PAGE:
By Laura Smith-Spark
Two decades ago, Douglas Wilder watched as a 9% lead in the polls in the race to be Virginia's governor slipped to just one-tenth of 1% when the ballots were counted.
He still won the election - becoming the first African-American to be elected a US state governor - but the narrowness of his victory led analysts to speculate that he had been a victim of a white hesitancy to vote for a black man.
Are there some people who just cannot bring themselves to vote for an African-American? Yes
Mayor of Richmond, Virginia
The theory goes that some white voters tell opinion pollsters they will vote for a black candidate - but then, in the privacy of the polling booth, put their cross against a white candidate's name.
And the fear among some supporters is that this could happen to Barack Obama on 4 November, when the country votes for its next president.
The phenomenon is known as the Bradley, or Wilder effect.
Tom Bradley was an African-American mayor of Los Angeles who, running for California's governorship in 1982, saw a sizeable eve-of-polling lead evaporate on election day, giving victory to his white rival, Republican George Deukmejian.
In 1989, the year Wilder became governor of Virginia, David Dinkins was elected the first African-American mayor of New York - but he also saw an 18-point lead in the polls shrink to a winning margin of just two points on the day.
Charles Henry, a California professor who was among the first to research the Bradley effect, says Mr Obama would need a double-digit lead to feel confident of victory.
Other pundits have suggested a six- to nine-point cushion may be sufficient. Mr Obama currently has a lead of about this size, according to most polls.
But Mr Wilder, now mayor of Richmond, Virginia, and a supporter of the Obama campaign, told the BBC News website that he believes racism will not have a major impact this time.
"Will there be some effect? Yes. Are there some people who just cannot bring themselves to vote for an African-American? Yes."
But, he said: "America has grown, people have grown."
Controversies over race have cast a shadow over this campaign.
Popular conservative talk-show host Rush Limbaugh has referred to Mr Obama as the "little black man-child" and Fox News has called his wife, Michelle Obama, his "baby-mama".
One Republican senator described Mr Obama as "uppity", a word formerly used to describe blacks who had ideas above their station.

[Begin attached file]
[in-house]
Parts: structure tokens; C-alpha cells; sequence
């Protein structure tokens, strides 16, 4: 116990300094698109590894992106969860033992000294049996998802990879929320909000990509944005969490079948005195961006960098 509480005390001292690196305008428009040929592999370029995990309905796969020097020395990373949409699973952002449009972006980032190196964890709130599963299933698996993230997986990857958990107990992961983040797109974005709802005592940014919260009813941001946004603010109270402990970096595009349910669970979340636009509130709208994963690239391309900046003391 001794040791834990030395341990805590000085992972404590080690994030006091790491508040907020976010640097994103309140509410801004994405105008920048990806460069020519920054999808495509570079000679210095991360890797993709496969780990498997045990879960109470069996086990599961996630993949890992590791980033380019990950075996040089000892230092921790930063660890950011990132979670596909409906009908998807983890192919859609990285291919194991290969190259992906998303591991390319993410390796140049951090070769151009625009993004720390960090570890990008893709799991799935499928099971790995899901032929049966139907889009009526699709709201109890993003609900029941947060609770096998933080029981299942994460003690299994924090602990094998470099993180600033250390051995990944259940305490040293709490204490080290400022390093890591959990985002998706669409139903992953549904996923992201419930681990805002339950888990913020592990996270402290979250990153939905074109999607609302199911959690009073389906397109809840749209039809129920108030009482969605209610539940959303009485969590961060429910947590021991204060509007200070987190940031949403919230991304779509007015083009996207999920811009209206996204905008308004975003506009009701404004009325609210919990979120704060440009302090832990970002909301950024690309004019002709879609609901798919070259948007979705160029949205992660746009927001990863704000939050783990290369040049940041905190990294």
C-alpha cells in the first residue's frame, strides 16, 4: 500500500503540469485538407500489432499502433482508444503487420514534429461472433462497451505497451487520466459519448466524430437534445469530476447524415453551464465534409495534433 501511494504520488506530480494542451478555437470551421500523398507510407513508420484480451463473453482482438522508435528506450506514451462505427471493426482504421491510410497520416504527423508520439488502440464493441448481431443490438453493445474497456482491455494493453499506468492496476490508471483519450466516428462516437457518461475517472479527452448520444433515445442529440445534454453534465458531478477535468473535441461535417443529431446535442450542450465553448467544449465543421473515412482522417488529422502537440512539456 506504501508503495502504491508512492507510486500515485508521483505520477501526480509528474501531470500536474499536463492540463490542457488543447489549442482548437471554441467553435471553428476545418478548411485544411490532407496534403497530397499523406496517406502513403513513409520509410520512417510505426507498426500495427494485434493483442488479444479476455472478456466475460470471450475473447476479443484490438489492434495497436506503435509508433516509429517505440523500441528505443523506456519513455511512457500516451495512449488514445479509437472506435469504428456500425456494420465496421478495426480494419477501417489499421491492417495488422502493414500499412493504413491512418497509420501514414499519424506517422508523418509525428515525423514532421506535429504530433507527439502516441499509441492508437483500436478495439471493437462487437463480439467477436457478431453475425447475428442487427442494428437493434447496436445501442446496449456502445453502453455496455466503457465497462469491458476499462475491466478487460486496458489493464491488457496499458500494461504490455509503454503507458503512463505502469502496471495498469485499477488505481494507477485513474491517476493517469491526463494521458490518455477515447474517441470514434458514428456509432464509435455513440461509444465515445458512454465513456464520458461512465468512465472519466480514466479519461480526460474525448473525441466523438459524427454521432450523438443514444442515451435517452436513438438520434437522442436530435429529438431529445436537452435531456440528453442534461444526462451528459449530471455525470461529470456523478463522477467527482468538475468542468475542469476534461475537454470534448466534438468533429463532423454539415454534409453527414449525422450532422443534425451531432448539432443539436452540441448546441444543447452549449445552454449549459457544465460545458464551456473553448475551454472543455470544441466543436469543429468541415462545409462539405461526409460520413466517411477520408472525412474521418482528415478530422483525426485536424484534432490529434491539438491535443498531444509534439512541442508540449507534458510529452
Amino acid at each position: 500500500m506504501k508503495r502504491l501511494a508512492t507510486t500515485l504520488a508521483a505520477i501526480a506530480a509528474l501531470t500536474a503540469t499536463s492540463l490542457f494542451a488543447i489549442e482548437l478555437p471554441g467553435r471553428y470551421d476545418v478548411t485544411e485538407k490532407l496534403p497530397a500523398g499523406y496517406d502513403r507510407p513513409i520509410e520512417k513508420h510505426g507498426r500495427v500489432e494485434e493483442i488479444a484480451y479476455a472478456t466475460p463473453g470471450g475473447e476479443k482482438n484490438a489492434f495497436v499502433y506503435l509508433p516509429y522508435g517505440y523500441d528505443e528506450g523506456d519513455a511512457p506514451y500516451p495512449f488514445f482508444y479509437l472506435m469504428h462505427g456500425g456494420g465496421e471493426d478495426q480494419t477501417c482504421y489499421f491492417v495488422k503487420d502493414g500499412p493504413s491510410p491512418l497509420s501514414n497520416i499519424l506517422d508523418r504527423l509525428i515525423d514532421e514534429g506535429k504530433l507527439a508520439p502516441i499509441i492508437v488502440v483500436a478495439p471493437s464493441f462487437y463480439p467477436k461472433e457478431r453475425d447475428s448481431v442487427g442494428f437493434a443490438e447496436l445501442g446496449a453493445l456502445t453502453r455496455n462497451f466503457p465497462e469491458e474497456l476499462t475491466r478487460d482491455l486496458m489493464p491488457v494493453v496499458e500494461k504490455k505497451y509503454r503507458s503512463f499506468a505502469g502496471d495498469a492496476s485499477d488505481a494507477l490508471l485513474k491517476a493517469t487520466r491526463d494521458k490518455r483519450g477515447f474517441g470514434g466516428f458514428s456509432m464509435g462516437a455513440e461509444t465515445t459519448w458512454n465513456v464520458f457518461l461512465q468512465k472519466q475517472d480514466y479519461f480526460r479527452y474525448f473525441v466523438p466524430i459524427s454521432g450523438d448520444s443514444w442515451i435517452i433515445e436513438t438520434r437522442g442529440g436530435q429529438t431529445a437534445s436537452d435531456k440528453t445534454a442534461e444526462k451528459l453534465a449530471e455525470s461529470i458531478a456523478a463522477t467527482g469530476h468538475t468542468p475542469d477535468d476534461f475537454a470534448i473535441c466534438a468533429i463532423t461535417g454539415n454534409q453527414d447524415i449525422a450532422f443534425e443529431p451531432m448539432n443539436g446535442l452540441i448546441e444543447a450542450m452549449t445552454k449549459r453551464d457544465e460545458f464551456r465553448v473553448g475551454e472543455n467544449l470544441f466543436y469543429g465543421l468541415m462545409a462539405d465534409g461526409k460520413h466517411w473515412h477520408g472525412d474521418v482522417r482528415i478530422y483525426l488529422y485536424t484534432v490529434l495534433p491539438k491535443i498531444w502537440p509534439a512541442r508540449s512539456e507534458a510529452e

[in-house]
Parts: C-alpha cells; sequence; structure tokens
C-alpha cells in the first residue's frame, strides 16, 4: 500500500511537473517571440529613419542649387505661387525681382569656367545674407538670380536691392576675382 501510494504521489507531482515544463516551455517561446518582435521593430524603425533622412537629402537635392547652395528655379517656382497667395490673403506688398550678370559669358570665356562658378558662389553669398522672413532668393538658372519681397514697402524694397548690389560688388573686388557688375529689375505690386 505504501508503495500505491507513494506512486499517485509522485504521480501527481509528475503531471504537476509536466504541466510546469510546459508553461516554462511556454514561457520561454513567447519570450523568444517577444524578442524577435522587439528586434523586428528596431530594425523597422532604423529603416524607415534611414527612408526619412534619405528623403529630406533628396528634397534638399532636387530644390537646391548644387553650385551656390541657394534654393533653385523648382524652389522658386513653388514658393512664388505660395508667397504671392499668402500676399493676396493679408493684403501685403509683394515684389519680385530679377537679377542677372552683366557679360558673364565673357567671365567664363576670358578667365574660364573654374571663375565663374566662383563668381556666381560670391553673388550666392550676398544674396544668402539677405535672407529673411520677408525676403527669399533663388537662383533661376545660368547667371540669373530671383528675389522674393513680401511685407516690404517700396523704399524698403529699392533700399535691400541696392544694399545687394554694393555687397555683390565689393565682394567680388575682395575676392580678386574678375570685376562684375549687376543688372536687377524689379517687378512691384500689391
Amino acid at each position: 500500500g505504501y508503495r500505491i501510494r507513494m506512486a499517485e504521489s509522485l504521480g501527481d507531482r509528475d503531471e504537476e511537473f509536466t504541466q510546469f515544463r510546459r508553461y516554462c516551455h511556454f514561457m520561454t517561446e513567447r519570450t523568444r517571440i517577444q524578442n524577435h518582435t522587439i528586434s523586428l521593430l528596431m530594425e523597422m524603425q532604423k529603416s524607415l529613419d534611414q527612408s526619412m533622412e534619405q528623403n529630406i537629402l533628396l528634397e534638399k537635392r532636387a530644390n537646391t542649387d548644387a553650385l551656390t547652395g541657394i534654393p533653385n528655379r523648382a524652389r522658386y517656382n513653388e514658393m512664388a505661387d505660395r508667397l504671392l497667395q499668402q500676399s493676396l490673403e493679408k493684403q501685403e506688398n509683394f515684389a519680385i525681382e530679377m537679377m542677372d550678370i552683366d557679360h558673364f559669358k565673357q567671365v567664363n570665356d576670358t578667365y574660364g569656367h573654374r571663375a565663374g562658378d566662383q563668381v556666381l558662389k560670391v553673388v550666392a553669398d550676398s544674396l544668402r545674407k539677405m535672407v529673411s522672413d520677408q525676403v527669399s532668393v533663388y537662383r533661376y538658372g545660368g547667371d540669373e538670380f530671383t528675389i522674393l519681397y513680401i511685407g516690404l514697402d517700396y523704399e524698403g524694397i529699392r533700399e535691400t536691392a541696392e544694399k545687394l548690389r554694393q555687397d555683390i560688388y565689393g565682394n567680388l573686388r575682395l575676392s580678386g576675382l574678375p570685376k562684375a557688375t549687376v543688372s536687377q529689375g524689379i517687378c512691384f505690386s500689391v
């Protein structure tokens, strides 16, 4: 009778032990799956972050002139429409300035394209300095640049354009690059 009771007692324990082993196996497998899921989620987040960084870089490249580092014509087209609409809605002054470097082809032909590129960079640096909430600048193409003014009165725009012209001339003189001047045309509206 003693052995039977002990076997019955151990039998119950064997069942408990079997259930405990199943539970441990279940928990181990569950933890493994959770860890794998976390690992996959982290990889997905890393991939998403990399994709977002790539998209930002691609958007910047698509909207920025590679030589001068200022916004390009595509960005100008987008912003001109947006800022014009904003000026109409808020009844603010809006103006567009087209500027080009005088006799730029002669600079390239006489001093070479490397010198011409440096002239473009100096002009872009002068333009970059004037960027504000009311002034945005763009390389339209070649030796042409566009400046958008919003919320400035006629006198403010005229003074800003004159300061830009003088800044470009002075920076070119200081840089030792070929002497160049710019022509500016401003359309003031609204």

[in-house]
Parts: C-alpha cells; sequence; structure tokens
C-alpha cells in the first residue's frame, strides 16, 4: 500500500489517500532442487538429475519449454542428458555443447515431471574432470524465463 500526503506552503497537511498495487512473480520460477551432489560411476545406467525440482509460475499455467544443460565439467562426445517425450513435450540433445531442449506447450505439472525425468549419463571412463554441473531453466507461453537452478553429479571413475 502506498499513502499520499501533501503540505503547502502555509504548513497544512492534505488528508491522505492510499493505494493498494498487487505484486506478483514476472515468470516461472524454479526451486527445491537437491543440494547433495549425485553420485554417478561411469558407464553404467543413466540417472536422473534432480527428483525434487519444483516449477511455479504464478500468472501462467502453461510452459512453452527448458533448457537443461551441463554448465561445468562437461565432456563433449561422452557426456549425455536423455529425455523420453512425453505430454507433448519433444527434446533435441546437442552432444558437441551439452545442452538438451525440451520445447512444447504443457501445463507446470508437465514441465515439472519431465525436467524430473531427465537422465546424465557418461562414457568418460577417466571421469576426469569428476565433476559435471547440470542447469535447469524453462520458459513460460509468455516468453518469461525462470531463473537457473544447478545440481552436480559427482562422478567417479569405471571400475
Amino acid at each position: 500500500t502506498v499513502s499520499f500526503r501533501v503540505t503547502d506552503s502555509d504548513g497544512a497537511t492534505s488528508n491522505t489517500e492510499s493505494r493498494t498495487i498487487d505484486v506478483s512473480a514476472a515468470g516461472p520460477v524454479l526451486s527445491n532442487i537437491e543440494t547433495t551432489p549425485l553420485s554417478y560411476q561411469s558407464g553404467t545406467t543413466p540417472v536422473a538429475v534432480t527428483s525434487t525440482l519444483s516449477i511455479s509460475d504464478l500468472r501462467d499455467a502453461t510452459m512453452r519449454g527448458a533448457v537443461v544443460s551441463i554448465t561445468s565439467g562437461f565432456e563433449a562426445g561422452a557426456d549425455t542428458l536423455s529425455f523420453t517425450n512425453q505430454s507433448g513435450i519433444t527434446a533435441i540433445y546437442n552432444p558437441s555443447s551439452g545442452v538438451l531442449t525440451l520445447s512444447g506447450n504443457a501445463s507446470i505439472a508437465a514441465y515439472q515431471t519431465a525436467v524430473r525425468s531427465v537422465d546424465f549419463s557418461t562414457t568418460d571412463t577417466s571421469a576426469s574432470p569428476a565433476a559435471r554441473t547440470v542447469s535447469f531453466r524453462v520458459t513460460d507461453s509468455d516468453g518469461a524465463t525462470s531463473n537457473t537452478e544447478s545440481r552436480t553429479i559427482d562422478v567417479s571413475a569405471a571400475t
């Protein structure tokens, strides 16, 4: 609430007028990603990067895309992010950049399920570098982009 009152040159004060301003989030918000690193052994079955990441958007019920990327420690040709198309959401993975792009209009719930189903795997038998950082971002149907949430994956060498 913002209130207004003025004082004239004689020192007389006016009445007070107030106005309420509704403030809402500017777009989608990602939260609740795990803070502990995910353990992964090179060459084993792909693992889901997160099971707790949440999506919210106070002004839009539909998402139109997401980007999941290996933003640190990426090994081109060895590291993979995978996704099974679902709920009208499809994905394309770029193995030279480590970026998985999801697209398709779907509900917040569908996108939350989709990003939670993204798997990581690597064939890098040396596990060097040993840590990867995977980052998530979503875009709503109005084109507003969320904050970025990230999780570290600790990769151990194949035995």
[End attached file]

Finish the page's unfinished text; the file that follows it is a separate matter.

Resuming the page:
Reports of racist jibes among audiences at some recent McCain rallies led John Lewis, a Democratic congressman from Georgia, to accuse Mr McCain and his running mate Sarah Palin of "sowing the seeds of hatred and division" - a charge they deny.
The surfacing of videos showing Mr Obama's former pastor, the Rev Jeremiah Wright, preaching "God Damn America!" for its treatment of blacks, did nothing to promote the process of racial reconciliation.
Nonetheless, Mr Wilder remains optimistic about Mr Obama's chances for a number of reasons.
"I do think there is going to be a so-called 'reverse Bradley effect' because I think there are some Republicans who won't openly say they are going to vote for Barack Obama, but will," he said.
Mr Wilder was the first African-American to be elected state governor
The 77-year-old puts that down in part to discontent with Republican President George W Bush, with polls suggesting that up to 90% of registered voters believe the country is on the wrong track.
Recent elections do seem to indicate that the Bradley effect could have gone into reverse.
Research by psychologist Anthony Greenwald and political scientist Bethany Albertson of the University of Washington, suggests Mr Obama benefited from a reverse Bradley effect in 12 states during the primary elections, while the Bradley effect itself was noticeable in only three.
A study by Harvard researcher Daniel Hopkins of 133 gubernatorial and senatorial elections from 1989 to 2006 also showed no recent significant Bradley-Wilder effect.
Other polls, meanwhile, suggest that white Americans have steadily become less reluctant to vote for a black person in the last few decades.
A recent Gallup poll suggested that 9% of Americans would be more likely to vote for Mr Obama because of his race, compared with only 6% who said they would be less likely to vote for him.
Mr Wilder also believes Mr Obama is picking his way through the minefield of racial - or post-racial - politics with consummate skill.
He says he gave Mr Obama guidance a year ago - and the Illinois senator seems to have followed it.
John McCain has sought to tone down the rhetoric at campaign rallies
"He never mentions race as such. He doesn't speak to race other than that particular speech, [a speech in March addressing the Jeremiah Wright controversy] in which he did a masterful job," Mr Wilder said.
"He's not running to make history. Is that going to help you [the voter] with your livelihood, pay for your kids' education?"
Mr Wilder also advised Mr Obama not to become too closely allied with longstanding African-American political figures, such as civil rights leaders the Rev Jesse Jackson and Al Sharpton.
The key for Mr Obama now is to continue to present the same message of change to all voters, black and white, Mr Wilder adds, and the American voter will be "smarter" than to fall for last-minute attacks on his character.
"If things stay as they are, with effort and commitment and determination and drive he will win," he said.
"I always say to people, I hope the Wilder effect takes place in this election, because Wilder won - so if that's the effect it has, Obama wins."